After a winter spent working in the superb build facilities at the Eurofox UK HQ at Luke’s Field, we have an expedition aircraft! The aircraft arrived from the factory in Slovakia looking relatively complete. The looks are deceptive though. There were 3 major areas of work to complete to turn the kit into an aircraft.
The engine, propeller and cowlings required fitting. Wire locking gets easier with practice, but certainly hurts when a piece of wire gets pushed up under a nail! The cowlings are carbon fibre in a bid to save weight over the standard aircraft so great care was needed to prevent damage. The Eurofox microlight build team were full of great advice throughout – little things like masking around rivets before fitting the cowling fasteners certainly saved damage to the paintwork.
The second main area is the cockpit and controls installation. Here the sage advice and use of factory templates was invaluable. Whilst the build manual is excellent I’d have required twice the number of hours without access to the factory templates and jigs for things like control deflection setting. The end result is hopefully an aircraft set up as if it is a series production machine, rather than a builder’s first aircraft, which should save considerable time during the flight test phase getting the ac set up correctly.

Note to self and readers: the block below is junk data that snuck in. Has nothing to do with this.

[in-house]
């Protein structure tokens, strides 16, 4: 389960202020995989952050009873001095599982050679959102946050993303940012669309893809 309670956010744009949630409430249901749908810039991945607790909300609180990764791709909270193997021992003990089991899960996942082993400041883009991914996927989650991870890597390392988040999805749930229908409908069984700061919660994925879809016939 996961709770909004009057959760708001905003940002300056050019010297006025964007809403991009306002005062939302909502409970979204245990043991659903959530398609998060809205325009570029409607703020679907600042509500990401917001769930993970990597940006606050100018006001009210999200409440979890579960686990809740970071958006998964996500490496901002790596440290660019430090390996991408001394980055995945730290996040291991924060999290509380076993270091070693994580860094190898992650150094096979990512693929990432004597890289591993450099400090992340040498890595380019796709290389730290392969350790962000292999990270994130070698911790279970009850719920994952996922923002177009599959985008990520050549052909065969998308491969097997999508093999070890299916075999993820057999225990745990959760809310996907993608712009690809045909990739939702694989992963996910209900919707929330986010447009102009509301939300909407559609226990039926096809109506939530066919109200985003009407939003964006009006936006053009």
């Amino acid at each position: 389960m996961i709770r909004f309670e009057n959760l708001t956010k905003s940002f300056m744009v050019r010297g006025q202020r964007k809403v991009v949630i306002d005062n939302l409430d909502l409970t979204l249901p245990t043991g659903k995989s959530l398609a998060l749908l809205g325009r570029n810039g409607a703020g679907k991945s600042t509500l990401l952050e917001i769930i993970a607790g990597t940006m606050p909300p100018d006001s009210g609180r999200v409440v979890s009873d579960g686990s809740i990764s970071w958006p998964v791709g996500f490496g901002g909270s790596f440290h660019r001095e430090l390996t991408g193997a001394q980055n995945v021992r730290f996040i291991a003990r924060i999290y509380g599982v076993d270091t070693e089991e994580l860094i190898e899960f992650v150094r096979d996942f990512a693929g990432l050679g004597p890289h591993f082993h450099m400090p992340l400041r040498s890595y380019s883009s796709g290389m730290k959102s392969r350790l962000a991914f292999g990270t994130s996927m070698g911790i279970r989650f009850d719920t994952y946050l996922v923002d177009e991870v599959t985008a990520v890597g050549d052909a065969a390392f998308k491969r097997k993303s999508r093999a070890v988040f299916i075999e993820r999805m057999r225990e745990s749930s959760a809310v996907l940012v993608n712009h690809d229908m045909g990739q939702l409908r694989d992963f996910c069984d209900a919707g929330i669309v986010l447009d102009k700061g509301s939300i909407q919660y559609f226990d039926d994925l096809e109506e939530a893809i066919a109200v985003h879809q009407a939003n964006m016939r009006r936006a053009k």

The final area to complete is the avionics installation. The aircraft is equipped such that it may be possible to obtain clearance to fly in cloud in the future. That meant a lot of soldering; knowing that the failure of any of the joints could cause significant problems at a critical stage of flight in the future.
Having completed the build it was time for the Light Aircraft Association (LAA) Inspector, Adrian Lloyd, to check everything. Adrian has inspected a large proportion of the 100+ UK Eurofox fleet and was full of great advice. There were some areas identified for rectification, but thankfully all minor. The main source of frustration was a problem with the fuel system. Despite having fuel correctly feeding from the wing tanks to the collector tank and the pumps running healthily, there was no fuel in front of the firewall. We dismantled the fuel system from the engine back to the fuel pumps under the seat checking for blockages. Nothing. With fuel at the pump inlet and no fuel at the pump outlet it had to be the pump…no, I’d wired both pumps the wrong way round. They were steadfastly trying to pump fuel from the engine to the fuel tanks. You live and learn!
With the inspection signed off the paperwork was sent off to the LAA and the aircraft moved to Boscombe Down for test flying. Hopefully the weather will improve and the next exciting phase can start soon.